It’s not all rosy for native – yet. There is limited inventory that can actually support native mobile video in-stream. This is where the onus is on us as an industry to enable publishers to embrace this format, by providing clear, concise and up-to-date SDKs.

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Maximising the Unique Capabilities of Mobile Search

Written by Matt Brocklehurst, Product Marketing at Google

Written by Matt Brocklehurst, Product Marketing at Google

Successful mobile search depends on a respect for variations in user context. To create useful, meaningful mobile campaigns, marketers must keep four contexts in mind.

  • Local intent: Uniquely bridging the consumer and the physical world, mobile search helps consumers find nearby places, opening hours and directions.
  • Task-oriented activity: Compared to desktop or tablet, mobile searches are less about browsing and more about achieving key tasks, such as locating a store or checking prices.
  • Deep, direct connections: People consume video and social content on mobiles throughout the day, and when they download an app they’re effectively carrying a brand in their pockets. Mobile’s rich, personal experiences facilitate engagement.
  • Time-poor users: Mobile searchers are often in transit, impatient and close to the end of their buying journey, providing marketers an ideal opportunity to give consumers what they need when they need it.

Making things easier with mobile ad extensions

To effectively cater to these contexts, mobile search ads need to offer a user experience that’s quick, intuitive and seamless – mobile ad extensions can help.

  • Location extensions show an address, phone number, map marker with ad text and a link with directions to a business. On average, these boost click-through rates by 10%.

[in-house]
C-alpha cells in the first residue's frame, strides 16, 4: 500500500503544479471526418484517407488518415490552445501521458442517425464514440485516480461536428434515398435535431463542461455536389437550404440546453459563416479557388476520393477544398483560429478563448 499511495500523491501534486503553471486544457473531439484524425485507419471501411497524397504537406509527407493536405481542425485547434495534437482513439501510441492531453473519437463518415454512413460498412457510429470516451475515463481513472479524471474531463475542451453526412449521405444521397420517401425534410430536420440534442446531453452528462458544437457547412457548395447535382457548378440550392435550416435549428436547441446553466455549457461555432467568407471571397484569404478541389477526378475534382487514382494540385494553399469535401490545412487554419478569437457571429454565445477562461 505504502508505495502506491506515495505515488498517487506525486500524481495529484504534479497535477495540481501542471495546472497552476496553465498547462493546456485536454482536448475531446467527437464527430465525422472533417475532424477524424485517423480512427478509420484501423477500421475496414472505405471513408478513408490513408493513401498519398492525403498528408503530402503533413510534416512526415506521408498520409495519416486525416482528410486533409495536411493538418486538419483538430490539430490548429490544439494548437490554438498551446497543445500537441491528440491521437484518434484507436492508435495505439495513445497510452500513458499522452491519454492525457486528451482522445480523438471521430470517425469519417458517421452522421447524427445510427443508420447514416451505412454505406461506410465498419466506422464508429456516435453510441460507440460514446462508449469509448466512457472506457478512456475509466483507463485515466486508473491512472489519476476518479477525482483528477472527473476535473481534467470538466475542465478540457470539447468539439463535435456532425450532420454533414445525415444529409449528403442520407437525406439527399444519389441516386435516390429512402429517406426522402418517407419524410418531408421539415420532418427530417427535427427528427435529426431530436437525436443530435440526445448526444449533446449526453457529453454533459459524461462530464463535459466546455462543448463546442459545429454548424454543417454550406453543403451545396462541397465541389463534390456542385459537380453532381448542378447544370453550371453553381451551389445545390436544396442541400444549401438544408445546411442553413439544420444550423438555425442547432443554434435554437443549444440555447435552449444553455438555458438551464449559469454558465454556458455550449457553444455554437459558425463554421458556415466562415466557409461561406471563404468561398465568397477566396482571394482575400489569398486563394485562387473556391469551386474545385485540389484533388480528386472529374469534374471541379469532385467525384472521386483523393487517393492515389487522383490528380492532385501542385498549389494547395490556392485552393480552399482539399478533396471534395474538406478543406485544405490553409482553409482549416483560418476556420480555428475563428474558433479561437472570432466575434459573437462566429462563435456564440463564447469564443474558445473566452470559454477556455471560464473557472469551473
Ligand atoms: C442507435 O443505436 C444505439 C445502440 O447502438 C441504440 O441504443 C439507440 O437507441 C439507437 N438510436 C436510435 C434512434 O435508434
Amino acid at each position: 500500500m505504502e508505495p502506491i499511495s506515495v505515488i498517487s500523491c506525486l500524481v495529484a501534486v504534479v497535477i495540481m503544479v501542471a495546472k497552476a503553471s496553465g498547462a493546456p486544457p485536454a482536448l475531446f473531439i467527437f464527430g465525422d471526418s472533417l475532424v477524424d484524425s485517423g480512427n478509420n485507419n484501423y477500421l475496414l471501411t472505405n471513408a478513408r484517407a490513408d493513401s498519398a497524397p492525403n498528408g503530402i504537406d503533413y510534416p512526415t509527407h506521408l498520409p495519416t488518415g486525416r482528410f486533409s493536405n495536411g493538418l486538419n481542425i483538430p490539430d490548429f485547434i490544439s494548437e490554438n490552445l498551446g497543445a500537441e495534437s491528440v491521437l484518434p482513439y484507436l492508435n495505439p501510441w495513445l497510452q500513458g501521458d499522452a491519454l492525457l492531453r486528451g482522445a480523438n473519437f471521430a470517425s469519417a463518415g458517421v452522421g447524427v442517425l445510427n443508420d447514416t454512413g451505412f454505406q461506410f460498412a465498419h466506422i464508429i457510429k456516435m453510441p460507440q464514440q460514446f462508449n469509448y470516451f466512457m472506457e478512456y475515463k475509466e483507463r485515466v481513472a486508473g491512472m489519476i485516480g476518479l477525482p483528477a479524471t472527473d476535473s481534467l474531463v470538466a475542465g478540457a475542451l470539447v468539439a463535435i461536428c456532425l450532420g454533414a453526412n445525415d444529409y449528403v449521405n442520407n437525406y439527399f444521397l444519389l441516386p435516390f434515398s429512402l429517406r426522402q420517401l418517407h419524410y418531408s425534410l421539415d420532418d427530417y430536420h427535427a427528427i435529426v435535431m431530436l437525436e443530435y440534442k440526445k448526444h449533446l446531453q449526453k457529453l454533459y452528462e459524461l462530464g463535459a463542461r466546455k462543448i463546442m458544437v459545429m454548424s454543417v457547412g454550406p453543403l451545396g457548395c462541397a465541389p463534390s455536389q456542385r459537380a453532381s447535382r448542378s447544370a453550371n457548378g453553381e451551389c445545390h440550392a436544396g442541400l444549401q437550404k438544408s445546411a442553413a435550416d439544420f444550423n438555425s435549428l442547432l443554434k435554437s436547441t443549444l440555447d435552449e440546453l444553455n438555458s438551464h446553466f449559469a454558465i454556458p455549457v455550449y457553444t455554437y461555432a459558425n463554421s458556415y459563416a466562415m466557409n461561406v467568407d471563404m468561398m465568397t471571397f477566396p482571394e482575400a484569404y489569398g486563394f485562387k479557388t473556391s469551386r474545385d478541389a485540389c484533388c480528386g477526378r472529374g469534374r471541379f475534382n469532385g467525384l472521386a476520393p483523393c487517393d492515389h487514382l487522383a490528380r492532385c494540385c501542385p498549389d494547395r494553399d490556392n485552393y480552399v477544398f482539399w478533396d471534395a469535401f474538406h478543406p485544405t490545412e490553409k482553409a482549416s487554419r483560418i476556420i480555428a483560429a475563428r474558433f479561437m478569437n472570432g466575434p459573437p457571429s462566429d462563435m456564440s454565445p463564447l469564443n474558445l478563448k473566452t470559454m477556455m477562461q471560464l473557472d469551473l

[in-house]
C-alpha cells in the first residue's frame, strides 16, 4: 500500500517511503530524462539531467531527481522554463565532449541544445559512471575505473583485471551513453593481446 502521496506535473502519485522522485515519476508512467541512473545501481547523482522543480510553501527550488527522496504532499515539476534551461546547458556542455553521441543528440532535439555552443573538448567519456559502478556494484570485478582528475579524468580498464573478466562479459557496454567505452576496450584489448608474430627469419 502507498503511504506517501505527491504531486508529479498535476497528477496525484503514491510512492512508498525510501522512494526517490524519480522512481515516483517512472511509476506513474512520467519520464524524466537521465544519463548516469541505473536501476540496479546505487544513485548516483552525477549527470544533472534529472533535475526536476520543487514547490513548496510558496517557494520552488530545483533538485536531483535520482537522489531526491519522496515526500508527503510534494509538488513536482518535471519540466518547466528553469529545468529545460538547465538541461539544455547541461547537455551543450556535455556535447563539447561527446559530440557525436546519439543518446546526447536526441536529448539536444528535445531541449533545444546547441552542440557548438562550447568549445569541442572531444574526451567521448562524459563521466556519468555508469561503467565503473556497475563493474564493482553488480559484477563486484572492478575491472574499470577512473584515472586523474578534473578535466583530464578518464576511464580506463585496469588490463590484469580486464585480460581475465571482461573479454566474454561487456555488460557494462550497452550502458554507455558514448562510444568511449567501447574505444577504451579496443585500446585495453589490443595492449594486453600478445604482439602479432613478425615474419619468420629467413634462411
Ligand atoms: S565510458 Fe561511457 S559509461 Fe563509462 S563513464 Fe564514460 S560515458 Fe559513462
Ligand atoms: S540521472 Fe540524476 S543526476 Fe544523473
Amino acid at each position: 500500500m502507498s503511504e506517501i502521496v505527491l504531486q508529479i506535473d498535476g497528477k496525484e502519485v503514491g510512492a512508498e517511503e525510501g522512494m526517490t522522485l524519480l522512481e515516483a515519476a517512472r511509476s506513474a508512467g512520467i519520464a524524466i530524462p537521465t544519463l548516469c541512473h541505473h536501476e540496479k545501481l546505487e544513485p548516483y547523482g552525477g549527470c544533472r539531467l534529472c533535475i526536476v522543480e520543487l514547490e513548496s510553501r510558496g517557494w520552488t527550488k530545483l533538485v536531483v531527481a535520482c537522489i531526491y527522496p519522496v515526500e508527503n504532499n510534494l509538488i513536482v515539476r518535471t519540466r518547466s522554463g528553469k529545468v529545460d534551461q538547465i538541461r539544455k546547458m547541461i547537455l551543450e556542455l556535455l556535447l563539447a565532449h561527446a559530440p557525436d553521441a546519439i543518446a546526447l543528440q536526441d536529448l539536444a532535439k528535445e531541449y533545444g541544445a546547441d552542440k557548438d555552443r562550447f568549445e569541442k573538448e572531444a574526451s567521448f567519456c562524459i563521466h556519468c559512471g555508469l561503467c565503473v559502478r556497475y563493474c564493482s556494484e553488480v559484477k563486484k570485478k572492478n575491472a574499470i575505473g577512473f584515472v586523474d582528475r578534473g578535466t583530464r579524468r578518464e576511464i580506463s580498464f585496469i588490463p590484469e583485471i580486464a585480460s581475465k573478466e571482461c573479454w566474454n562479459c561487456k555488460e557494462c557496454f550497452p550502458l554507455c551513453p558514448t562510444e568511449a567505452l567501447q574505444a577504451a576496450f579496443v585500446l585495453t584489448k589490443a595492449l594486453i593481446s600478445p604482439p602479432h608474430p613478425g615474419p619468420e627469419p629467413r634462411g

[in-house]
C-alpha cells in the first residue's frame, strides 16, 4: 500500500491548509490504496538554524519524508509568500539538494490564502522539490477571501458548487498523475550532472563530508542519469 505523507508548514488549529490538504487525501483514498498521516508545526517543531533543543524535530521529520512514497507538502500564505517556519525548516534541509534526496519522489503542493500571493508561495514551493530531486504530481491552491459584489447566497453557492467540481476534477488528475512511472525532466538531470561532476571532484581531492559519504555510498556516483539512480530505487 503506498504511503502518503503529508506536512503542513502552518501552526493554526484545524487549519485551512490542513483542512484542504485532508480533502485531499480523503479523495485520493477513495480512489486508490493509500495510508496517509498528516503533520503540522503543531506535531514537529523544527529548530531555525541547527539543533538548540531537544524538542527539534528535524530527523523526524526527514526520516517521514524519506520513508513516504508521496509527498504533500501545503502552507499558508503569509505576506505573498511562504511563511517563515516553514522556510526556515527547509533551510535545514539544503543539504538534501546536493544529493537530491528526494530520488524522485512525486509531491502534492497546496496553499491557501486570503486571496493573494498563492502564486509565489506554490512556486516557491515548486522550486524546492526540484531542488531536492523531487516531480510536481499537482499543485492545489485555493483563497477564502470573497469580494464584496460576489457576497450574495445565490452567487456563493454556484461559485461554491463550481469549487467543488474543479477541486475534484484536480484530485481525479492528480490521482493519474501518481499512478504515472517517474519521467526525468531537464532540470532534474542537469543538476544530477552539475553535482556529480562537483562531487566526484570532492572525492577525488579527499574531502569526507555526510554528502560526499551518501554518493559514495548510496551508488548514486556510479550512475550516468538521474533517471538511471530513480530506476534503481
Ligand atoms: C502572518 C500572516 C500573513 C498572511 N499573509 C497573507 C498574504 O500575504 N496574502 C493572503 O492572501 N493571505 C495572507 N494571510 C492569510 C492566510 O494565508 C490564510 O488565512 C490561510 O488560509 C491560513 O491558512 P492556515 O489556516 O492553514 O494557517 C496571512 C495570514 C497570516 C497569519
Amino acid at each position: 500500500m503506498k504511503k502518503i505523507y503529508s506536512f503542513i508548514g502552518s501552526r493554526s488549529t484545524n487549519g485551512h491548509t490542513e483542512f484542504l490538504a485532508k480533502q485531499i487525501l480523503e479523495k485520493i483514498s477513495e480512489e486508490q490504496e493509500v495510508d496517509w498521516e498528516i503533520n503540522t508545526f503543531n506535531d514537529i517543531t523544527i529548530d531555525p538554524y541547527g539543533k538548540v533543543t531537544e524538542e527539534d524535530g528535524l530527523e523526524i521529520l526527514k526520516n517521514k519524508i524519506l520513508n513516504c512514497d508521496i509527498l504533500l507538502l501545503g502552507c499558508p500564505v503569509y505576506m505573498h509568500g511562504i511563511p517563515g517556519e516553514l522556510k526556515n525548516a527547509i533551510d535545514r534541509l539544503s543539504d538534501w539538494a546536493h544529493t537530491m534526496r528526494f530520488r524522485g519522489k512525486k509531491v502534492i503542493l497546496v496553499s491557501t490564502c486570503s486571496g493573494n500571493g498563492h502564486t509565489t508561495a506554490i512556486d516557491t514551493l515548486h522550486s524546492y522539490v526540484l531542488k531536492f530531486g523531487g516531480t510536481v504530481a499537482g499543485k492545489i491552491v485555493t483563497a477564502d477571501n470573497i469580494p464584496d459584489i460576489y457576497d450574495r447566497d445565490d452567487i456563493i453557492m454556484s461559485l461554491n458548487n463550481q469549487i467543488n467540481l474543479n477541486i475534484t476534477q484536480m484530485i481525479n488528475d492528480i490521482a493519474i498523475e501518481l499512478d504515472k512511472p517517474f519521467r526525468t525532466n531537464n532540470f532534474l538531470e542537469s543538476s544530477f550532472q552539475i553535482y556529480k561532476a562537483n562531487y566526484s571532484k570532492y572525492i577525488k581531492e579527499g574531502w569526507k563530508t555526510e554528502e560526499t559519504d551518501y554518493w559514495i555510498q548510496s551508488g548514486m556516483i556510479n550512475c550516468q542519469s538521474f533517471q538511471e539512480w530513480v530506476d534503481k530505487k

• Call extensions help consumers contact a business by showing a phone number and clickable call button with the ad. They typically increase click-through rates by 6 to 8%.
  • App extensions encourage downloads by showing an app icon and a link to the app on Google Play and iTunes. Businesses can deep-link to a specific page inside the app right from the ad.

 How to improve mobile performance of ads in three key steps

  1. Offer a mobile-optimised site using one of three approaches. (1) Build a separate site specifically for mobile. (2) Use responsive web design so all devices view the same site but pages adapt to suit the layout of each device. (3) Employ dynamic serving to detect the user’s device and display custom pages accordingly
  2. Aim to calculate the impact of cross-device conversions where users start their journeys on one device and complete on another. AdWords uses aggregated data from users signed into Google to provide an anonymous approximation of cross-device conversions.
  3. By measuring everything that mobile ads contribute to (including in-store or on phone purchases and non-transactional conversions like app downloads), build an attribution model that highlights the full value of mobile.

Understanding user contexts, using ad extensions and grasping mobile’s true nature and value are critical steps to developing a multi-screen strategy that successfully engages your customers. For more insights visit Think with Google.

Written by:

Matt Brocklehurst

Product Marketing,